• a clear improvement in the quality of soldier training (“only trained soldiers on the front line”);
  • the appointment of the first commander of the Unmanned Systems Force, a newly formed type of armed force.

A day later, the newly appointed Commander-in-Chief formulated the tasks facing the army on this basis:

  • clear and detailed planning of the activities of command structures at all levels, taking into account the needs of the frontline for new armaments from external partners;
  • directing logistics towards the fastest and most rational distribution of supplies;
  • to know all the needs of the frontline, and to be in control of the situation on every section of it;
  • maintaining a balance between the execution of combat tasks and the reconstitution of units while intensifying training (“the life and health of the soldiers is the main value of the army”);
  • the introduction of new technical solutions and the dissemination of those that have yielded positive results (such as the use of unmanned systems and electronic warfare).

The list presented by the President mostly coincides with the demands which at least part of the military and expert communities have been making for many months. However, these changes, which General Syrskyi has reformulated into tasks, are primarily declarations of intent. It will not be possible to implement them without the fulfilment of conditions over which Kyiv has little influence, such as the supply of armaments, military equipment and war matériel in the broadest sense from the West. Without these, it will be impossible not only to prepare the fighting units adequately, but also to ensure the smooth delivery and use of supplies.

The growing mobilisation crisis is also an important constraint (see On the threshold of a third year of war. Ukraine’s mobilisation crisis). There is a shortage of people willing to serve, which means frontline units cannot be replenished. This means that the concepts of compulsory rotation and the intensification of training should currently be treated as purely theoretical. Revising organisational measures could achieve the objective of improving the work of the headquarters; reducing their staff would also allow surplus personnel to be redirected to frontline service.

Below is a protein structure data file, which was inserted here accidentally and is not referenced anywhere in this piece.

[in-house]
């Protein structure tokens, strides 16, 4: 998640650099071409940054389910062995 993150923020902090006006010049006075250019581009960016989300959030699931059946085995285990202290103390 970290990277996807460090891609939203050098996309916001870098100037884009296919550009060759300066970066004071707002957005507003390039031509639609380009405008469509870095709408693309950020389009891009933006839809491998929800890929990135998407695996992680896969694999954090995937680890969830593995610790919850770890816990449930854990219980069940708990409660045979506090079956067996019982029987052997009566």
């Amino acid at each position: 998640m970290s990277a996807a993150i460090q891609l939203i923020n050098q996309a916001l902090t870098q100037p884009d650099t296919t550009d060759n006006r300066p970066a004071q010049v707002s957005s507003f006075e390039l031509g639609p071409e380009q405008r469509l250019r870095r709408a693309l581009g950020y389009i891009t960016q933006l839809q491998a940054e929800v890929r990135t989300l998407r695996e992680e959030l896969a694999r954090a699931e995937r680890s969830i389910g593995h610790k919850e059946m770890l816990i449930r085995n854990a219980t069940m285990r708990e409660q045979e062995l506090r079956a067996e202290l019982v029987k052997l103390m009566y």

The Government and the General Staff of Ukraine will develop the bases for the formation of an Unmanned Systems Force, as the President instructed them to do in his decree of 6 February. This new type of armed forces is expected to increase the army’s ability to use air, sea and land-based unmanned and robotic systems.

On 9 February Mykhailo Podolak, an adviser to the head of the President’s Office, stated that the state leadership expected General Syrskyi to audit the national potential for mobilisation. He added that about one million people had been mobilised, although only 300,000 of them are in the combat zone.

On 8 February, the police chief’s office decided to disband the special purpose regiment stationed in Dnipro; all those serving in the unit will be sent to the Liut police assault brigade. Officers who refuse to obey the order will be dismissed and given military appointments. The squad’s disbandment is a reaction to the events of 4 February, when some police officers from a spetsnaz regiment publicly refused to transfer to an assault brigade operating in the Bakhmut area. This breach of discipline signals that motivation to fight on the frontline is declining in some formations as the conflict moves into its third year.

The war and the internal situation in Ukraine

On 8 February, the border police foiled a record attempt to smuggle military evaders. Two minibuses were stopped near the border with Hungary; their drivers were trying to smuggle out 38 men from 11 different regions of the country. The organisers of the illegal transport had planned to receive between $4500 and $8500 each from their clients. A day earlier, the SBU announced the detention of five persons from Lviv, Cherkasy, Khmelnytskyi and Zakarpattia oblasts who had been involved in smuggling out men evading service.

Also on 8 February, 100 Ukrainian prisoners of war were release thanks to the mediation of the United Arab Emirates; most of them were defenders of Mariupol. This was the 51st exchange of prisoners of war since February 2022; a total of 3135 people have so far been returned from Russian captivity.

Deliveries of major categories of military equipment to Ukraine